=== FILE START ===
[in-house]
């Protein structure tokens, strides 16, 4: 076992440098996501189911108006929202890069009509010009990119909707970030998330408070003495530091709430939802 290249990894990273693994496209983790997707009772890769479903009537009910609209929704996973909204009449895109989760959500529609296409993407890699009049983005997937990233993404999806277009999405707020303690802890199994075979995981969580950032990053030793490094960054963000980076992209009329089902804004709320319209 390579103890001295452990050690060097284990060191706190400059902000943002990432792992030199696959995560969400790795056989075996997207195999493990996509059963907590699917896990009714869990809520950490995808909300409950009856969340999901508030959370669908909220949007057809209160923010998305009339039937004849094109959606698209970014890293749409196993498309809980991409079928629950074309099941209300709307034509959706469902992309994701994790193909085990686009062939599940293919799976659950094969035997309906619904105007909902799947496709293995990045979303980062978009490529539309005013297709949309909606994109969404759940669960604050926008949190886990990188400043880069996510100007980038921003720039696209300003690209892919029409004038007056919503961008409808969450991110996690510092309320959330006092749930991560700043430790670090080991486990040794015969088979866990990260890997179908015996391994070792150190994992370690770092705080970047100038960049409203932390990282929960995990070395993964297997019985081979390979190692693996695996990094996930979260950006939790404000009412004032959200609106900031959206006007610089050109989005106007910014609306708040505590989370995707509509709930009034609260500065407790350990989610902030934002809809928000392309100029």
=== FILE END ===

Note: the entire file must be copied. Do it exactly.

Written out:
[in-house]
């Protein structure tokens, strides 16, 4: 076992440098996501189911108006929202890069009509010009990119909707970030998330408070003495530091709430939802 290249990894990273693994496209983790997707009772890769479903009537009910609209929704996973909204009449895109989760959500529609296409993407890699009049983005997937990233993404999806277009999405707020303690802890199994075979995981969580950032990053030793490094960054963000980076992209009329089902804004709320319209 390579103890001295452990050690060097284990060191706190400059902000943002990432792992030199696959995560969400790795056989075996997207195999493990996509059963907590699917896990009714869990809520950490995808909300409950009856969340999901508030959370669908909220949007057809209160923010998305009339039937004849094109959606698209970014890293749409196993498309809980991409079928629950074309099941209300709307034509959706469902992309994701994790193909085990686009062939599940293919799976659950094969035997309906619904105007909902799947496709293995990045979303980062978009490529539309005013297709949309909606994109969404759940669960604050926008949190886990990188400043880069996510100007980038921003720039696209300003690209892919029409004038007056919503961008409808969450991110996690510092309320959330006092749930991560700043430790670090080991486990040794015969088979866990990260890997179908015996391994070792150190994992370690770092705080970047100038960049409203932390990282929960995990070395993964297997019985081979390979190692693996695996990094996930979260950006939790404000009412004032959200609106900031959206006007610089050109989005106007910014609306708040505590989370995707509509709930009034609260500065407790350990989610902030934002809809928000392309100029």